Caruso N.,French Argentine International Center for Information and Systems science | Portapila M.,French Argentine International Center for Information and Systems science | Power H.,University of Nottingham
Engineering Analysis with Boundary Elements | Year: 2016

In this work we present an improvement of the Localized Regular Dual Reciprocity Method (LRDRM). LRDRM is an integral domain decomposition method with two distinguishing features, the boundary conditions are imposed at the local interpolation level and all the calculated integrals are regular. In this work we present an enhancement of this method where the interpolation functions themselves satisfy the partial differential equation to be solved. Results for 1D and 2D convection-diffusion, 2D Helmholtz and 2D Poisson equations are presented, attaining accuracies two to three orders of magnitude higher than the original version of the LRDRM. © 2015 Elsevier Ltd. All rights reserved.

Ornella L.,French Argentine International Center for Information and Systems science | Perez P.,Colegio de Mexico | Tapia E.,French Argentine International Center for Information and Systems science | Gonzalez-Camacho J.M.,Colegio de Mexico | And 9 more authors.
Heredity | Year: 2014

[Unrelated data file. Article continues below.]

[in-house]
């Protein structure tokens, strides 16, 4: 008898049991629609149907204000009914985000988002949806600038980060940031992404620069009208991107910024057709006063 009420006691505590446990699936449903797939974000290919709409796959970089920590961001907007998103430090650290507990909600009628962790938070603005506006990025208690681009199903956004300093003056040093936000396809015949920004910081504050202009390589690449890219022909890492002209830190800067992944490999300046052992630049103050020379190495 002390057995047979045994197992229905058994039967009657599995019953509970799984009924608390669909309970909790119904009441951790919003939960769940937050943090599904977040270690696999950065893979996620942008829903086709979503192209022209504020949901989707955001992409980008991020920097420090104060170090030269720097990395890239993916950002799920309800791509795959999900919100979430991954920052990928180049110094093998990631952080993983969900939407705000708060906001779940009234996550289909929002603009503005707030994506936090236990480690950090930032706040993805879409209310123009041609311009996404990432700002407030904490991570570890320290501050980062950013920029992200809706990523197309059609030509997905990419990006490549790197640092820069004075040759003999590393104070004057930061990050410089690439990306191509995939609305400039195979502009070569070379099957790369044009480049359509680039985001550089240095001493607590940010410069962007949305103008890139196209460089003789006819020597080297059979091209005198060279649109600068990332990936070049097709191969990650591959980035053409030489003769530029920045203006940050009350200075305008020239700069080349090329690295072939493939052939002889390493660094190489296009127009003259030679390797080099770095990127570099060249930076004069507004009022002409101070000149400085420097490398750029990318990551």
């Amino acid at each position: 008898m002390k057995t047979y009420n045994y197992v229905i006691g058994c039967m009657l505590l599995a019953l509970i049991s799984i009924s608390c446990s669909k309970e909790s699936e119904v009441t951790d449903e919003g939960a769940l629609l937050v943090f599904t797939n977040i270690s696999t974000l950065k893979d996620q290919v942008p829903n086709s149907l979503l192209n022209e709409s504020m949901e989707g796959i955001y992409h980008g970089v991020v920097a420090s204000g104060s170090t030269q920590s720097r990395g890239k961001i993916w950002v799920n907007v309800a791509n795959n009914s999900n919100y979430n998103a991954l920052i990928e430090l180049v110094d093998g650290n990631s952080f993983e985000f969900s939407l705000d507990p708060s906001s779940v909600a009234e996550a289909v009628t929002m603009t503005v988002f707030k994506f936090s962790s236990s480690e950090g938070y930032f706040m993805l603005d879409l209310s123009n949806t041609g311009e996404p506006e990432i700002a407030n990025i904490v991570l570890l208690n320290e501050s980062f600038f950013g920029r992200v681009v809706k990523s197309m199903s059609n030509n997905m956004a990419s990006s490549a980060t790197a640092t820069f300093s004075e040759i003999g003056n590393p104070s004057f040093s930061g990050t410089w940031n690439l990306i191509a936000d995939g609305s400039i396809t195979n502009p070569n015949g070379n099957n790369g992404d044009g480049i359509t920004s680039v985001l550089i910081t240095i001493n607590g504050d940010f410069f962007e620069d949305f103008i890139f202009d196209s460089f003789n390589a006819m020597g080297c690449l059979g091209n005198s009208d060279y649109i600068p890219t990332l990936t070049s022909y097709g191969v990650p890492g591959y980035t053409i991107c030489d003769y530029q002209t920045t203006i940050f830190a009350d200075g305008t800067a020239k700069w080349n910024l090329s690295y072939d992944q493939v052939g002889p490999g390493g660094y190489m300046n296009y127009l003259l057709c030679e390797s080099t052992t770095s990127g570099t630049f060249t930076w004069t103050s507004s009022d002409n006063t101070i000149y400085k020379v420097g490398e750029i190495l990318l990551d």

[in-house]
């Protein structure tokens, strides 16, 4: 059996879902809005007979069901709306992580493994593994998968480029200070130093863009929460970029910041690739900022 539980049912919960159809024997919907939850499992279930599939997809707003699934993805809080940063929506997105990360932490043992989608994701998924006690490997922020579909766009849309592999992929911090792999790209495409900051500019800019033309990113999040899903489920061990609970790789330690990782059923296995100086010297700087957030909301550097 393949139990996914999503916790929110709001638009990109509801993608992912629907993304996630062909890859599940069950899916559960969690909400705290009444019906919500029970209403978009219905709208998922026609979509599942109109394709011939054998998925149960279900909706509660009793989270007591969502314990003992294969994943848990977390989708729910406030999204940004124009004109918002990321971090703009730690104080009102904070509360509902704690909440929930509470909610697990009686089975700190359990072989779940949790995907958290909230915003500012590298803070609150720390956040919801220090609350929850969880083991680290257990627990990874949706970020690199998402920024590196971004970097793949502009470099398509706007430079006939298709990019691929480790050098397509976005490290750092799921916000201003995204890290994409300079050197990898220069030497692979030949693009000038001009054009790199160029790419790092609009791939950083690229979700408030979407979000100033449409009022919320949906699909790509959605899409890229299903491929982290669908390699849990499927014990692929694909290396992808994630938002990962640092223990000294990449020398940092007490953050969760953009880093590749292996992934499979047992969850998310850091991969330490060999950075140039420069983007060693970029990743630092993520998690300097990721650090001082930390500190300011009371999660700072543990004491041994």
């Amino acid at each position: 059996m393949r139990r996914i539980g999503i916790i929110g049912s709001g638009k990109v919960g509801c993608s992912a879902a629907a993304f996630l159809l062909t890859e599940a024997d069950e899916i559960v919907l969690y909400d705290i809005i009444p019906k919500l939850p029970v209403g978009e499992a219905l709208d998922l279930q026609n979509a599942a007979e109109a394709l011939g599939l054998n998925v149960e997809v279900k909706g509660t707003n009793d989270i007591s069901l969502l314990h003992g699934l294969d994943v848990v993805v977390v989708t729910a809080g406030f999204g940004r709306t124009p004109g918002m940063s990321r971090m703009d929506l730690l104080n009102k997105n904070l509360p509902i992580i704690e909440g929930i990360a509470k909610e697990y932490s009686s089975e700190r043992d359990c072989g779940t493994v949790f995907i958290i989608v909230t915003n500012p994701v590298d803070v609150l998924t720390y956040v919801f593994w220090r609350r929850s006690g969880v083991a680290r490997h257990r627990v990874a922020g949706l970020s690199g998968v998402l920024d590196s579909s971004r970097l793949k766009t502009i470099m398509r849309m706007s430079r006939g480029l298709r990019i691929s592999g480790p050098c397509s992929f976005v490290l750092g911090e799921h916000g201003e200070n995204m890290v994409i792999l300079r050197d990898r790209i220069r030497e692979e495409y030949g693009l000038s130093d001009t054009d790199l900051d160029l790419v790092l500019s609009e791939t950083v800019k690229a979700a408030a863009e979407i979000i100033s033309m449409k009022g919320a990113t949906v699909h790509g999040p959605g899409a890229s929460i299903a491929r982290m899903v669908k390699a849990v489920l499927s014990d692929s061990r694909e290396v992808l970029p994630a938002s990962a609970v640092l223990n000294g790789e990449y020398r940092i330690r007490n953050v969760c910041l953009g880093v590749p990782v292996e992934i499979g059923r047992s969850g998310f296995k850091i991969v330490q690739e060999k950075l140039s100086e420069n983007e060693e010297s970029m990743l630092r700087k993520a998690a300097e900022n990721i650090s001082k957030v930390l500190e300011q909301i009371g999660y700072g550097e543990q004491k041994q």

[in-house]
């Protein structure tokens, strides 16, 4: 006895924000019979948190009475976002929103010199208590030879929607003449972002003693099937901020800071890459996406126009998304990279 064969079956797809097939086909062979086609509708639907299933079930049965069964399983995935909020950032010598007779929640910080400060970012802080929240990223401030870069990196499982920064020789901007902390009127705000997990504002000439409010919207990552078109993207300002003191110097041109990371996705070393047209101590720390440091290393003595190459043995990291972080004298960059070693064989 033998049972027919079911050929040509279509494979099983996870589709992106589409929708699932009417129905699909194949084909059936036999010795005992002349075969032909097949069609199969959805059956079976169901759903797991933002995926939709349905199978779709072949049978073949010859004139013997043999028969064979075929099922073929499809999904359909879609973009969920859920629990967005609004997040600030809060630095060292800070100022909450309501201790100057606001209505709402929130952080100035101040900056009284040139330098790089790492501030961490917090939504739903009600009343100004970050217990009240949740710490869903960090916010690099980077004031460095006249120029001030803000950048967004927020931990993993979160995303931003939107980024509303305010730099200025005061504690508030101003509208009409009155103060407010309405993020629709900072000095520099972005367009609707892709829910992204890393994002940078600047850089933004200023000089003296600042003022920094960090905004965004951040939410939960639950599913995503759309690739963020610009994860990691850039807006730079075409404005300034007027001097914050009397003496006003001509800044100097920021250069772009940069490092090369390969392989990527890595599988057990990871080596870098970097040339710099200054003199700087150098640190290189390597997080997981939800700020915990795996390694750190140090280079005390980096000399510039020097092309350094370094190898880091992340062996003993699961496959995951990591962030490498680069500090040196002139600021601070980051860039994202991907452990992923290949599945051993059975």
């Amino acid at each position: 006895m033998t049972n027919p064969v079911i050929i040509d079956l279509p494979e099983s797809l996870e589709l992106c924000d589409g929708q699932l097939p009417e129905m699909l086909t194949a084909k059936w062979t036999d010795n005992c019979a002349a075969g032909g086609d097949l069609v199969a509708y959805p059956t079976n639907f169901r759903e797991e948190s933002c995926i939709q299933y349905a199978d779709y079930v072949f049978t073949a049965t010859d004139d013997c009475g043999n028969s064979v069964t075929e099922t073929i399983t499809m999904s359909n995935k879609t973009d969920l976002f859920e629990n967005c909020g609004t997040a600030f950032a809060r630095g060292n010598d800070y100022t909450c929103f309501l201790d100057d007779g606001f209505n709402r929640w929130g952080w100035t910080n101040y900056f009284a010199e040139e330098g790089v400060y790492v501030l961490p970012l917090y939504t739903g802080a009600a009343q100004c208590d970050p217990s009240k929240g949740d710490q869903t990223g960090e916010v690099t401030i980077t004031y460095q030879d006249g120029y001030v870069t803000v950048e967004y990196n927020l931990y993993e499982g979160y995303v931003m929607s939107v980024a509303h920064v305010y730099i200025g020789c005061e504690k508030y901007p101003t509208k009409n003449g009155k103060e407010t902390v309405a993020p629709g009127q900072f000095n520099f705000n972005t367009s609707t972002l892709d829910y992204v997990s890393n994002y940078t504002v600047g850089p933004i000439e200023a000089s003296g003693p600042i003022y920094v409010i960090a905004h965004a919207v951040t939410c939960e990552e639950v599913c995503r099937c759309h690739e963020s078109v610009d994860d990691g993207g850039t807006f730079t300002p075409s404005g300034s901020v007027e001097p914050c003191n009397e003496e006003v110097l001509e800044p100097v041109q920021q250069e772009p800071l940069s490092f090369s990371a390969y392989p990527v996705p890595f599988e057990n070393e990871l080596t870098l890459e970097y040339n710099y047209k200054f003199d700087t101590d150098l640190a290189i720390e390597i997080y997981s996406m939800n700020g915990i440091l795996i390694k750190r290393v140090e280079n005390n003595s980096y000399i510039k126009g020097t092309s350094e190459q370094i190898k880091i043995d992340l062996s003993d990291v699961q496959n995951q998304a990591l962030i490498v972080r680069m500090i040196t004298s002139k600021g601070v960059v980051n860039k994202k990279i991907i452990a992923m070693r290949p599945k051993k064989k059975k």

Pearson's correlation coefficient (ρ) is the most commonly reported metric of the success of prediction in genomic selection (GS). However, in real breeding ρ may not be very useful for assessing the quality of the regression in the tails of the distribution, where individuals are chosen for selection. This research used 14 maize and 16 wheat data sets with different trait-environment combinations. Six different models were evaluated by means of a cross-validation scheme (50 random partitions each, with 90% of the individuals in the training set and 10% in the testing set). The predictive accuracy of these algorithms for selecting individuals belonging to the best α=10, 15, 20, 25, 30, 35, 40% of the distribution was estimated using Cohen's kappa coefficient (κ) and an ad hoc measure, which we call relative efficiency (RE), which indicates the expected genetic gain due to selection when individuals are selected based on GS exclusively. We put special emphasis on the analysis for α=15%, because it is a percentile commonly used in plant breeding programmes (for example, at CIMMYT). We also used ρ as a criterion for overall success. The algorithms used were: Bayesian LASSO (BL), Ridge Regression (RR), Reproducing Kernel Hilbert Spaces (RHKS), Random Forest Regression (RFR), and Support Vector Regression (SVR) with linear (lin) and Gaussian kernels (rbf). The performance of regression methods for selecting the best individuals was compared with that of three supervised classification algorithms: Random Forest Classification (RFC) and Support Vector Classification (SVC) with linear (lin) and Gaussian (rbf) kernels. Classification methods were evaluated using the same cross-validation scheme but with the response vector of the original training sets dichotomised using a given threshold. For α=15%, SVC-lin presented the highest κ coefficients in 13 of the 14 maize data sets, with best values ranging from 0.131 to 0.722 (statistically significant in 9 data sets) and the best RE in the same 13 data sets, with values ranging from 0.393 to 0.948 (statistically significant in 12 data sets). RR produced the best mean for both κ and RE in one data set (0.148 and 0.381, respectively). Regarding the wheat data sets, SVC-lin presented the best κ in 12 of the 16 data sets, with outcomes ranging from 0.280 to 0.580 (statistically significant in 4 data sets) and the best RE in 9 data sets ranging from 0.484 to 0.821 (statistically significant in 5 data sets). SVC-rbf (0.235), RR (0.265) and RHKS (0.422) gave the best κ in one data set each, while RHKS and BL tied for the last one (0.234). Finally, BL presented the best RE in two data sets (0.738 and 0.750), RFR (0.636) and SVC-rbf (0.617) in one and RHKS in the remaining three (0.502, 0.458 and 0.586). The difference between the performance of SVC-lin and that of the rest of the models was not so pronounced at higher percentiles of the distribution. The behaviour of regression and classification algorithms varied markedly when selection was done at different thresholds, that is, κ and RE for each algorithm depended strongly on the selection percentile. Based on the results, we propose classification method as a promising alternative for GS in plant breeding. © 2014 Macmillan Publishers Limited All rights reserved.